Washington Post to capitalize Black, white in stories

Washington Post to capitalize Black, white in stories
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The Washington Post announced on Wednesday style changes to capitalize Black and white, saying they denote distinct cultural identities.

The announcement comes after The Associated Press said recently it would capitalize Black, but not white, in updating its style guide. AP said at the time it was weighing whether to capitalize white.

"Beginning immediately, The Washington Post will uppercase the B in Black to identify the many groups that make up the African diaspora in America and elsewhere," the announcement from the Post Public Relations department reads.

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"Stories involving race show that White also represents a distinct cultural identity in the United States," it added, pointing to the historic mass migration of White Europeans who were initially targets of racial and ethnic discrimination.

"These diverse ethnicities were eventually assimilated into the collective group that has had its own cultural and historical impact on the nation," the Post added. "As such, White should be represented with a capital W."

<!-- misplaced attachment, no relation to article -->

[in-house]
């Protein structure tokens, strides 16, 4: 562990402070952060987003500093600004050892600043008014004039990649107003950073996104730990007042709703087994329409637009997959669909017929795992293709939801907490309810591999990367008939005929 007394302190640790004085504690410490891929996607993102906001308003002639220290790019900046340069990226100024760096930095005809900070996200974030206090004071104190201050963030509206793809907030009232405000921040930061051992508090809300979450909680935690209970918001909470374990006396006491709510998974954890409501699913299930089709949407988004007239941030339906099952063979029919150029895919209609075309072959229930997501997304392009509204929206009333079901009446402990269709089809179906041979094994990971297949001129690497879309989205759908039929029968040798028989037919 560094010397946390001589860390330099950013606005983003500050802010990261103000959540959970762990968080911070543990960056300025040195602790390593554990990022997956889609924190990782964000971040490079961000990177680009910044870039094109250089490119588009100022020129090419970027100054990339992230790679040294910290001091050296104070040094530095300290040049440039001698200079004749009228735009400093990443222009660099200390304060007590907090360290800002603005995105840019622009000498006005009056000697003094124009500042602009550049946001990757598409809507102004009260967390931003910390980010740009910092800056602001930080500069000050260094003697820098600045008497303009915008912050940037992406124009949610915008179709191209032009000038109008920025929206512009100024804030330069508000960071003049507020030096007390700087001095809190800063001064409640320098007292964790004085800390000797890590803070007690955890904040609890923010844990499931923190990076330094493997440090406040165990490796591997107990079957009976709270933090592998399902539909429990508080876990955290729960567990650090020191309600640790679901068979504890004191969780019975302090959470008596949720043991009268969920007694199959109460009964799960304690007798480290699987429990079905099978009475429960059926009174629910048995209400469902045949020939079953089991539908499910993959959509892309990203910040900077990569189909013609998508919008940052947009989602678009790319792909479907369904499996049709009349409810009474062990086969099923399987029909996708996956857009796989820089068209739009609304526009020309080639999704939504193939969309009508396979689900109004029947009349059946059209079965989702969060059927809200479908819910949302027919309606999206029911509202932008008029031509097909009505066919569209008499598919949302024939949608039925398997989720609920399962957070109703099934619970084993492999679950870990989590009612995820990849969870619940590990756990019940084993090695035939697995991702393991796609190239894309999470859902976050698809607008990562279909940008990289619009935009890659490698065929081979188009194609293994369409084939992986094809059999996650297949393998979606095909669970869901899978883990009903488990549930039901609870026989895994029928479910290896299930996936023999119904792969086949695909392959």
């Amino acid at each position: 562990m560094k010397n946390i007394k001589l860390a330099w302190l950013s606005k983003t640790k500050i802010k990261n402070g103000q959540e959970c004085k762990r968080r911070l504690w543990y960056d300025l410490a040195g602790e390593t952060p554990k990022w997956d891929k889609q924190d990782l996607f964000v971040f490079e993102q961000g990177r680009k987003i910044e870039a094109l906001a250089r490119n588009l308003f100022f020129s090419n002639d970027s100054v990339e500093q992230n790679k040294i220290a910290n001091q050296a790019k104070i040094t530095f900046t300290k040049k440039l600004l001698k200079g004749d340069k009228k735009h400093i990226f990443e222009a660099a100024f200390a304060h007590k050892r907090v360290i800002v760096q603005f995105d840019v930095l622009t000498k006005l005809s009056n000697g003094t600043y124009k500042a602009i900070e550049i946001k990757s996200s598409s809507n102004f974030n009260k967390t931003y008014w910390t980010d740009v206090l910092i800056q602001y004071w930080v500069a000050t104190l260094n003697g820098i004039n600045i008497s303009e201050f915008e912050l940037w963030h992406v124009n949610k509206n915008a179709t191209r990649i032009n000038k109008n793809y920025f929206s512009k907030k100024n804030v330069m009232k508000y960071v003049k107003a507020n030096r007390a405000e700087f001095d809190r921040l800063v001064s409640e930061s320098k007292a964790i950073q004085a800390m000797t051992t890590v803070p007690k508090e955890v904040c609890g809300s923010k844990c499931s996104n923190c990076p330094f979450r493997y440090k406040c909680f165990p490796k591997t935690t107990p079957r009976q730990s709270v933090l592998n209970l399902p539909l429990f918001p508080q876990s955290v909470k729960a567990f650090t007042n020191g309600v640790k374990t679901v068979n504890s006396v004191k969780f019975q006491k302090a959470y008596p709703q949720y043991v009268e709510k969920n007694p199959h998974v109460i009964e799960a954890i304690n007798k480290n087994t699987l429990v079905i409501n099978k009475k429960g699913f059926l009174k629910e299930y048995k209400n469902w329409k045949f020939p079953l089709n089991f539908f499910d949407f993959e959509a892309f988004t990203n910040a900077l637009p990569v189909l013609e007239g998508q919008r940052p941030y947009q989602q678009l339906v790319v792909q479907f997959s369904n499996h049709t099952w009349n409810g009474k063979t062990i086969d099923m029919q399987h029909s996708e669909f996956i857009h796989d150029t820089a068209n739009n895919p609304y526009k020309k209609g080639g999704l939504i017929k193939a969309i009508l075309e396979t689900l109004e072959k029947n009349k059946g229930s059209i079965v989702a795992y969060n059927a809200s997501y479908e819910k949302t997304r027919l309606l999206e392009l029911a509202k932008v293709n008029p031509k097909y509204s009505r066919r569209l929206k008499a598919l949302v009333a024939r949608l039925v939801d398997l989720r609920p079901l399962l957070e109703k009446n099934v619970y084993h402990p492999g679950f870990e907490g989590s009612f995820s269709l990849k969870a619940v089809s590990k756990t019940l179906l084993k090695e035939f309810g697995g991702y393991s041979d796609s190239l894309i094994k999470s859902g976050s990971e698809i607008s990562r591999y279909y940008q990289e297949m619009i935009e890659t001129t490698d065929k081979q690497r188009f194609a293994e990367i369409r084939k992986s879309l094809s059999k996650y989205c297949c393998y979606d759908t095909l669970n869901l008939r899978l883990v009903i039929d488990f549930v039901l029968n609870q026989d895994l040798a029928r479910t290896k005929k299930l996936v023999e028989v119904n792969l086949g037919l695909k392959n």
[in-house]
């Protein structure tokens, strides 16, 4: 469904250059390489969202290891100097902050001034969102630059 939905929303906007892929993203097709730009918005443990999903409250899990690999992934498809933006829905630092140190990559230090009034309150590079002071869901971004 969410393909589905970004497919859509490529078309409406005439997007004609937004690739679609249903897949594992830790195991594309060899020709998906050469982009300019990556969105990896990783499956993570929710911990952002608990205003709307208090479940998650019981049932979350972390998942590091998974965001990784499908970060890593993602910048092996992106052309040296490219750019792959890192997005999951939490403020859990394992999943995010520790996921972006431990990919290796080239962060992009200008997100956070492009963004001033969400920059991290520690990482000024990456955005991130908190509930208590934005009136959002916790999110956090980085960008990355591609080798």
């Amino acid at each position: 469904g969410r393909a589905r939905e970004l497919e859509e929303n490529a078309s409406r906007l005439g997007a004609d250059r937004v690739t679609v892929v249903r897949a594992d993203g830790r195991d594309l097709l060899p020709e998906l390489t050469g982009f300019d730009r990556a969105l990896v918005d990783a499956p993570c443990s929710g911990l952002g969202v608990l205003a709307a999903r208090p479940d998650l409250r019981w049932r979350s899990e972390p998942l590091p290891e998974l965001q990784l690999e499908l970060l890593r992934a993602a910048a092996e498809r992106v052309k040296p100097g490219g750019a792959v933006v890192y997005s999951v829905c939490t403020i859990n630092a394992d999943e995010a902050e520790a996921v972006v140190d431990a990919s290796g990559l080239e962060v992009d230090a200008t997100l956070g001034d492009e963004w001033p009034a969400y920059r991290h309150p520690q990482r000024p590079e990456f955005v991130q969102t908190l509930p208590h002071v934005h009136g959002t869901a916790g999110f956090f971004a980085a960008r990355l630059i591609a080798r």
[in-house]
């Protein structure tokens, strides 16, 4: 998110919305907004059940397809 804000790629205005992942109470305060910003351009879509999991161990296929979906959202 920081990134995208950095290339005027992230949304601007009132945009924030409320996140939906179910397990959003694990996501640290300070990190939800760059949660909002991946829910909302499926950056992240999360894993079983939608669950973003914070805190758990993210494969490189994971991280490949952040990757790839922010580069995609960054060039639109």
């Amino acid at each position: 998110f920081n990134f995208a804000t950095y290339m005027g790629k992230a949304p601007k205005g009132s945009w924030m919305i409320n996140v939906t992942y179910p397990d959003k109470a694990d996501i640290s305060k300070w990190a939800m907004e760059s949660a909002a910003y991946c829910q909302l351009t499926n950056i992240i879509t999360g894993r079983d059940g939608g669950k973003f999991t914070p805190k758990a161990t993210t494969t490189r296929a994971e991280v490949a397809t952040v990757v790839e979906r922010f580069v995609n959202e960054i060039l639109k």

The Post also said it will also use "other racial and ethnic identifiers," including American Indian, Native American or Alaska Native, Asian American, Hispanic or Latino, Indigenous or Aboriginal peoples, and Native Hawaiian or other Pacific Islander.

Several publications have begun to capitalize Black, including The Wall Street Journal, the Columbia Journalism Review, The New York Times, USA Today, The Los Angeles Times and The Hill.

The changes come following the police killing of George Floyd in Minneapolis, which has since sparked mass protests against racial injustice across the country.

The Post said it adopted its decision after extensive consultations.

"This decision comes after extensive discussions with members of our own news organization, consultations with editors in other newsrooms nationwide and evaluations of commentary and analyses by numerous thought leaders and organizations of influence in the Black community," the Post said.